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Tyler Smith
Tyler Smith

Posted on • Updated on

Build an "Edit Page" button in a Hugo template

One of the downsides of using a static site generator is that the content directory can become difficult to navigate once a site has more than ten pages. Sometimes it would be easier to find a page in the browser than in a code editor.

Platforms like WordPress show "edit page" buttons to logged-in users who are viewing the site. Wouldn't it be nice if Hugo could display an edit page button that launched the current page's markdown file in VS Code?

It can.

Building an "edit page" button

Add the following to the project's config.toml file to allow Hugo to access the system's PWD environment variable:

# config.toml

[security]
  [security.funcs]
    getenv = ['^HUGO_', 'PWD']
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The following markup will display an "edit page" button (it's actually a link) when the site environment is set to development:

{{ if eq hugo.Environment "development" }}
  {{ $projectPath := or (os.Getenv "HUGO_PROJECT_PATH" ) (os.Getenv "PWD") }}
  <a 
    href="vscode://file/{{ $projectPath }}/content/{{ .File.Path }}"
    class="button"
  >
    Edit Page
  </a>
{{ end }}
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Let's break down what's happening.

Checking the environment

{{ if eq hugo.Environment "development" }}
   ...markup
{{ end }}
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This conditional will show the "edit page" link when you're running the server with hugo server. When you build the site with hugo, the site environment will be set to production so the link won't be displayed.

You can also manually set the environment from the command line by using the -e flag. If you wanted to see how the site looks in a production environment while running the development server, you could start Hugo by running hugo server -e production.

You can learn more about setting the environment by reading my post: How to check if a Hugo site is in development or production.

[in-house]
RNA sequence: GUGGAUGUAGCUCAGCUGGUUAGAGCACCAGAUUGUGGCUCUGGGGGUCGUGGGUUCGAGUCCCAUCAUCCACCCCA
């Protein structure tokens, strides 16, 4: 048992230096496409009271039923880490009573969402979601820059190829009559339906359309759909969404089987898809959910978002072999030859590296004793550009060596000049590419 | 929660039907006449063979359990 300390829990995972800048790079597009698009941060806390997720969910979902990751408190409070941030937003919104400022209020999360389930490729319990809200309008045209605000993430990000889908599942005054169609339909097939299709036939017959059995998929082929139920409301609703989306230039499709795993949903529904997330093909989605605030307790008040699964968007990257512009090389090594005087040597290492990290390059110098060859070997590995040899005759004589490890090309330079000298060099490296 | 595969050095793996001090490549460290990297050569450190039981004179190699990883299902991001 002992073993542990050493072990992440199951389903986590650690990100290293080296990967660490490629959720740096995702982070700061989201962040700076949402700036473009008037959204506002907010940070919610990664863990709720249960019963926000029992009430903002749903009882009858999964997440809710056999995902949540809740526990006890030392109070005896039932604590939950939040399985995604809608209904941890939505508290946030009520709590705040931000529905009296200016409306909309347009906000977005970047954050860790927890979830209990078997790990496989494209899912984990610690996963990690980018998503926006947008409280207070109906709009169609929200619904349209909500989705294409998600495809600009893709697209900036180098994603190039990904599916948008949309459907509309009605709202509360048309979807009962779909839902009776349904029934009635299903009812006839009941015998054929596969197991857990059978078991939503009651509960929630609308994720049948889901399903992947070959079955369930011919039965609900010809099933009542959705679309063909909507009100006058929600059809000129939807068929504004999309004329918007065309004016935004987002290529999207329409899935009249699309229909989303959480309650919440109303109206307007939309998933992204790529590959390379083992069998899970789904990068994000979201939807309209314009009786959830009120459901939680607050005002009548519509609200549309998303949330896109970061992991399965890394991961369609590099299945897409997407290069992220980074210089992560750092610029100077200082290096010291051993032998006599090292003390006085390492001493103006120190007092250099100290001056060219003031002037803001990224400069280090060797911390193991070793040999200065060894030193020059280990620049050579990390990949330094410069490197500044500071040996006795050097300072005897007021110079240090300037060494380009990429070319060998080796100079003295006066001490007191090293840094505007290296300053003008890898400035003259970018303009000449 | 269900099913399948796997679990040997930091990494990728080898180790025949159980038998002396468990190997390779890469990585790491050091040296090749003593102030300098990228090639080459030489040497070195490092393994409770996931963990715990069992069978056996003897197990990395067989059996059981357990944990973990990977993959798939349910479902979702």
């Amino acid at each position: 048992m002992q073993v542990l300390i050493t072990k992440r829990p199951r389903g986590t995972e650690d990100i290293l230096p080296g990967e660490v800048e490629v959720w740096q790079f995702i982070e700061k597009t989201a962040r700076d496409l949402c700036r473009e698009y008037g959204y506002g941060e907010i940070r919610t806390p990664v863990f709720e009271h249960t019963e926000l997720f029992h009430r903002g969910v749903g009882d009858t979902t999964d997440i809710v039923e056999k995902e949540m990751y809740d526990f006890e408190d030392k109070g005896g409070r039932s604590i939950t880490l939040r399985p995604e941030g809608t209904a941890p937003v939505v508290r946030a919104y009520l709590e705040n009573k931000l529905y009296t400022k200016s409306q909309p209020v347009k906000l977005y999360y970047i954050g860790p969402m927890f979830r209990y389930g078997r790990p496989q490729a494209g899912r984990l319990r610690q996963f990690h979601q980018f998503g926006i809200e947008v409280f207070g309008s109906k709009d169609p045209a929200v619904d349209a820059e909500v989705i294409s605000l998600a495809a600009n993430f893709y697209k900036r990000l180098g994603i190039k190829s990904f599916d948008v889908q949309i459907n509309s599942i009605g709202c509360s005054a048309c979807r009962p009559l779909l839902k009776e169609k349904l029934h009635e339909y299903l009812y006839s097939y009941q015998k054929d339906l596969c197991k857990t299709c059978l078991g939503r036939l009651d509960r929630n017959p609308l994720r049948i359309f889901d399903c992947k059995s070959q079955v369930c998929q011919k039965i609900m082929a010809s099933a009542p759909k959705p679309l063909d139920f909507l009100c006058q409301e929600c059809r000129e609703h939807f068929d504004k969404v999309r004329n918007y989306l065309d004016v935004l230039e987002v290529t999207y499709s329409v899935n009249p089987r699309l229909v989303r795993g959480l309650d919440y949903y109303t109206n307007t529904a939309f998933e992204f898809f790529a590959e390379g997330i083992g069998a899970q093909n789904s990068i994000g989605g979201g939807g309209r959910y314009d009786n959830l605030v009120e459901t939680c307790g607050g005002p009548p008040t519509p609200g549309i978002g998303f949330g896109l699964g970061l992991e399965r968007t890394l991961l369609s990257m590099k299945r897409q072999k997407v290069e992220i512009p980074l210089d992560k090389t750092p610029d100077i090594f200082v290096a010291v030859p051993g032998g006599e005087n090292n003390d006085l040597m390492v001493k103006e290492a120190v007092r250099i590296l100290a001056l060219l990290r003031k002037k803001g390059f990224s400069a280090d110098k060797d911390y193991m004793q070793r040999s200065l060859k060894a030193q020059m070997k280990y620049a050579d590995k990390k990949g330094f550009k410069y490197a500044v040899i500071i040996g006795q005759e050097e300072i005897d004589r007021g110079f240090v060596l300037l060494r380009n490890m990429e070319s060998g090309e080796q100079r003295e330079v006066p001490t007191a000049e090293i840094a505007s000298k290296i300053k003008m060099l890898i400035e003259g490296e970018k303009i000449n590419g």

Getting the absolute project path

{{ $projectPath := or (os.Getenv "HUGO_PROJECT_PATH" ) (os.Getenv "PWD") }}
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The code above will set the project path to an environment variable called HUGO_PROJECT_PATH, and if it's not defined it will use the current working directory (PWD) where you ran the hugo command.

You can probably ignore the HUGO_PROJECT_PATH variable: it exists to prevent uncommon edge cases. You can read more about why I use HUGO_PROJECT_PATH in my post: Get the absolute path to the project directory in Hugo.

Using a VS Code URL handler

# Only showing the relevant segments of the href
<a
  href="vscode://file/..."
>
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VS Code has the ability to open files using URLs via its URL handling mechanism. You can read more about that in the Opening VS Code with URLs documentation.

Getting the markdown file path

# Only showing the relevant segments of the href
<a
  href=".../content/{{ .File.Path }}"
>
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The code above will display the path of the current page's markdown file relative to the project's content directory. Because the path is relative to the content directory, we explicitly include the /content/ segment in the URL path.

You can read more about this in Hugo's File Variables documentation.


I hope this post helps you manage the content in your Hugo sites. Please leave a like or comment if you found this helpful!

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